Home / General / This Day in Labor History: June 19, 1982

This Day in Labor History: June 19, 1982


On June 19, 1982, two Chrysler workers, a plant supervisor named Ronald Ebens and his laid-off stepson Michael Nitz, beat a Chinese-American draftsmen named Vincent Chin to death in the parking lot of a strip club in Highland Park, Michigan. This was the peak of the anti-Asian racism that accompanied the decline in auto employment and the rise of Japanese imports, something that the American labor fully engaged in and which some unions are happy to continue to exploit today.

Chin was born in Guangdong Province in 1955. He was placed in an orphanage. His adopted father was Chinese-American, giving him the right to bring a Chinese child into the U.S., and adopted the boy in 1961. He grew up in the Detroit suburbs, got a job as an industrial draftsman for an auto supplier, and made money on the side working weekends at a Chinese restaurant. In 1982, he was about to be married to his long-time girlfriend Vikki Wong and as per stupid men, had his bachelor party at a local strip club.

Evidently, the fight started when a woman was dancing for Chin and the whites made some remark about it. According to Ebens, later interviewed by Michael Moore (really?) about the incident, Chin said, “Don’t pay any attention to those little fuckers, they wouldn’t know a good dancer if they’d seen one.” Eyewitnesses later said that Ebens stated, “It’s because of you little motherfuckers that we’re out of work.” They started fighting on the floor and were kicked out.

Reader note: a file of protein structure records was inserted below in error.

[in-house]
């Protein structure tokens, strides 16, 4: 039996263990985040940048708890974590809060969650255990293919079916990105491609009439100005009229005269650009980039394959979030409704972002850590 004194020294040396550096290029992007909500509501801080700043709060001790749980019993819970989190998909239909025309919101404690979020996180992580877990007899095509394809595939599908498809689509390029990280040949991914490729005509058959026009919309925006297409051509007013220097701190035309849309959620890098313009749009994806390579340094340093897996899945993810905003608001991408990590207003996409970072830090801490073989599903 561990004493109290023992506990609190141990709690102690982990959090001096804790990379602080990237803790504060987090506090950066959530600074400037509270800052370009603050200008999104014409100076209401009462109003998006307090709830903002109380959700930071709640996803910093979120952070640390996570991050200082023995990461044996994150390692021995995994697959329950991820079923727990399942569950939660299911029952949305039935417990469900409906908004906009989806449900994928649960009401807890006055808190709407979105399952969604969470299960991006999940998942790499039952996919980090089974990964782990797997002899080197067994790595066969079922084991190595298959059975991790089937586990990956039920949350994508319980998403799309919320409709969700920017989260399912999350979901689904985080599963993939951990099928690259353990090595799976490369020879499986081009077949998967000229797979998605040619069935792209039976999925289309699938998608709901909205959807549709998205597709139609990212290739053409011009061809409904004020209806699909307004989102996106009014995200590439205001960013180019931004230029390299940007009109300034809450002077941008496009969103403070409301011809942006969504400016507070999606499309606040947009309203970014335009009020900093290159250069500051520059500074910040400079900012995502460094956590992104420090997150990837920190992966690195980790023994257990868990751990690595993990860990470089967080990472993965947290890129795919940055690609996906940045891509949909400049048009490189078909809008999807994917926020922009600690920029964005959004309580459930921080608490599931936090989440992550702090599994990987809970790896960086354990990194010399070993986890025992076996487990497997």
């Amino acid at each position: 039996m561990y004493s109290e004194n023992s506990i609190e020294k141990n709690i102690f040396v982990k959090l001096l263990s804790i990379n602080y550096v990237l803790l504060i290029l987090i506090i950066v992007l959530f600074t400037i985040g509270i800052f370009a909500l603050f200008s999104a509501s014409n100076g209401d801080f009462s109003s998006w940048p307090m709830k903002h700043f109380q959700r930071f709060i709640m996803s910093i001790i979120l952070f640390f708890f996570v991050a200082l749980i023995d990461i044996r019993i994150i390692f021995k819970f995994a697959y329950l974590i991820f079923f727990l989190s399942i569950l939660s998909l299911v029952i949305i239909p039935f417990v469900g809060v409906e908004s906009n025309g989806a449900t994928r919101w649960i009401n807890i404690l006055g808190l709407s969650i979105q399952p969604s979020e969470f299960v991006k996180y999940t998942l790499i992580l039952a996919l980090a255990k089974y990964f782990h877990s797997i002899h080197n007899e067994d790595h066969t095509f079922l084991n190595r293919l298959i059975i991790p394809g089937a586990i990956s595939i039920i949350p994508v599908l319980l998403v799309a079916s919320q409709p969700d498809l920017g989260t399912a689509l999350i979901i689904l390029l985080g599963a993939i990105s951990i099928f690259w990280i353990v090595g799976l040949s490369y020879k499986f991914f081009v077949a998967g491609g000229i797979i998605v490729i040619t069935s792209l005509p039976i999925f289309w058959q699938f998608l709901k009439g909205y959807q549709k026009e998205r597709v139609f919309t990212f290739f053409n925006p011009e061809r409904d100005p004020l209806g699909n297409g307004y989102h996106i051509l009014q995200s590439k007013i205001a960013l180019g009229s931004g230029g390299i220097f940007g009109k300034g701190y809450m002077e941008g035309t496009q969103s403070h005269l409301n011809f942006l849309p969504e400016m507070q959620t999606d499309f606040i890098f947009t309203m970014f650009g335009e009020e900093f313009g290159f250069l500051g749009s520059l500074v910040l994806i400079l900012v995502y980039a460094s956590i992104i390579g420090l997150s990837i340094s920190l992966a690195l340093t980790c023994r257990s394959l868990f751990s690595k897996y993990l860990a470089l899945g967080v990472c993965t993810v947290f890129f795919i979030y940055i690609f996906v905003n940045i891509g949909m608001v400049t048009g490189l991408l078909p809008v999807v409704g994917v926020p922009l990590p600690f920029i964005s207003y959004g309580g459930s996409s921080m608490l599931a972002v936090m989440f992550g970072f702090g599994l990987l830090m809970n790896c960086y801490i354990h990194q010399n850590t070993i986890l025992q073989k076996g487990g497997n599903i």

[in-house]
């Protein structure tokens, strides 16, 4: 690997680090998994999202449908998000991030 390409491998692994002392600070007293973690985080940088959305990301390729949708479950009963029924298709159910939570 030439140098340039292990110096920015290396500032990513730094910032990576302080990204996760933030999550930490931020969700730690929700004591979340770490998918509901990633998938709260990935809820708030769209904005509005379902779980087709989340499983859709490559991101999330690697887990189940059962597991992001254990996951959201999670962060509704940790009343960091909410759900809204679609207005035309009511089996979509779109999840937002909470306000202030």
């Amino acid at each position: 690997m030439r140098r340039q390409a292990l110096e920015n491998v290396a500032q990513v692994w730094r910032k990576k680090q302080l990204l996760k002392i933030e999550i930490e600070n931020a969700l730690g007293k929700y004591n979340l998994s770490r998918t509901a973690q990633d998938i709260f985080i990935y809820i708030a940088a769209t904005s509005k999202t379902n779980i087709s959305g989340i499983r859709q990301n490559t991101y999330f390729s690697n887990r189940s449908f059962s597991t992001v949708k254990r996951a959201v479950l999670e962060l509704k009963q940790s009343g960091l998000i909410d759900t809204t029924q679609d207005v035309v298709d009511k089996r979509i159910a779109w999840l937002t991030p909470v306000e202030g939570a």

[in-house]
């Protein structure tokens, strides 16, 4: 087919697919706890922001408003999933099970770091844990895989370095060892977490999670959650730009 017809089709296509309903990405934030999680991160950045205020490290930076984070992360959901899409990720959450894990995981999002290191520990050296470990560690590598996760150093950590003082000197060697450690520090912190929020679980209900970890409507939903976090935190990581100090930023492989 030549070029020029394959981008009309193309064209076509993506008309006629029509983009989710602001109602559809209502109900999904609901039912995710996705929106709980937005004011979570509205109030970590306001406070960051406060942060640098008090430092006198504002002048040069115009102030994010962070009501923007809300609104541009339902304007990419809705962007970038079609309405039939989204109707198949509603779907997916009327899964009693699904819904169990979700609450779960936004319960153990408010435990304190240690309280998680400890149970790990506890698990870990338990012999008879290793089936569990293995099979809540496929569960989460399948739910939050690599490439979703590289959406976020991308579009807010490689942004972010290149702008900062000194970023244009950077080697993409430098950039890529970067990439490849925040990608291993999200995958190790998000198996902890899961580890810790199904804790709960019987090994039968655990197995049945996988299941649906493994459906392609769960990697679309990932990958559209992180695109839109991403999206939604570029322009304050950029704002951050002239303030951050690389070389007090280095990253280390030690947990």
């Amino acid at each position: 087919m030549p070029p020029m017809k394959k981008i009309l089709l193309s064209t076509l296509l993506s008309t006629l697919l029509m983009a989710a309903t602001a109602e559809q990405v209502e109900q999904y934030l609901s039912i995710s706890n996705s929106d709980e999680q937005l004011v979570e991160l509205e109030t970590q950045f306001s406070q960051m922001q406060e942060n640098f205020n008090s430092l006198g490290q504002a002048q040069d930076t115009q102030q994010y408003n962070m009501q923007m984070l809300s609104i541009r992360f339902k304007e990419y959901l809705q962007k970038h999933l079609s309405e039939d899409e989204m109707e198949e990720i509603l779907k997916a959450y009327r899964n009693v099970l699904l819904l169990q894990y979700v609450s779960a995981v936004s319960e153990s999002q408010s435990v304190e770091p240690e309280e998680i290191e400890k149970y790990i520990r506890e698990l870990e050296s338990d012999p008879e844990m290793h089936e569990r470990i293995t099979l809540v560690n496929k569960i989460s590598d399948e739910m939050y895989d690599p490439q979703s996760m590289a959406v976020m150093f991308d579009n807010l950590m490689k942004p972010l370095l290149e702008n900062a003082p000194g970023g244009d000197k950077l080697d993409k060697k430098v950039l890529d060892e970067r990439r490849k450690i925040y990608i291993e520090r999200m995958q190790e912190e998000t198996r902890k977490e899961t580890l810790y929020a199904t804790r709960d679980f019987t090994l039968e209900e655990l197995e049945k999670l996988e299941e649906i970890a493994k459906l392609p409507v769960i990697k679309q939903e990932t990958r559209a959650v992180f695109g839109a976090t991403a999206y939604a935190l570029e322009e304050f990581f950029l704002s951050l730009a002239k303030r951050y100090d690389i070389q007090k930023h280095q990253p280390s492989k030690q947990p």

Of course Chin was not Japanese. He was Chinese. But when did that stop idiot white people? In the mid-90s, maybe 1993 or so, my grandparents came to visit us in Oregon. We went out to a Chinese restaurant. When we went in, some angry customers were leaving, unhappy with the service or something. One of them shouted, “You’d better remember who won the war!” at them. Again, this was a Chinese restaurant. So the idiocy of Ebens and Nitz is not only not shocking, it’s entirely expected. Since when did whites know the difference between Chinese or Japanese or Koreans? Or between Muslims and Sikhs when whites were committing acts of anti-Asian violence after 9/11? Or between Mexicans and Guatemalans? Part of being white is the fundamental ignorance of other cultures, with all the privilege and violent backing of it that entails.

Little of this really had to do with Chin saying something to a white guy at a strip club. If Chin was white, they would not have beaten him to death. But Chin was not white. See, here’s the thing: American cars of the 1970s were absolutely garbage. Without any competition, the auto industry never bothered to do things like make quality cars. For Ford, Chrysler, and GM, it was always 1957. There was no competition and everyone loved tinkering with cars that started falling apart a few years after they were purchased. But what they didn’t understand for a long time is that lots of people don’t like any of this. They wanted quality cars that ran without having to think about it. The oil crisis made this all the more salient. So did American foreign policy that consistently prioritized the needs of foreign trade allies over American unions. And so, as the 1970s went on, German and Japanese cars flooded the American market. People liked them. They bought them. And they stopped buying the poorly performing American cars. It really took until the 1990s for the American auto makers to figure any of this out.

But as employers would discover in any number of circumstances, including environmental protection, workers–even union workers who had very tense and sometimes violent relationships with supervisors on the shop floor–identified with their employers. And when things went sour, these workers were more than happy to fight culture wars with a perceived enemy, regardless of the actual merit, over turning on their employers for creating the situation where they found themselves. We still see this today with Trump’s appeal to some formerly Democratic voting industrial workers in critical states.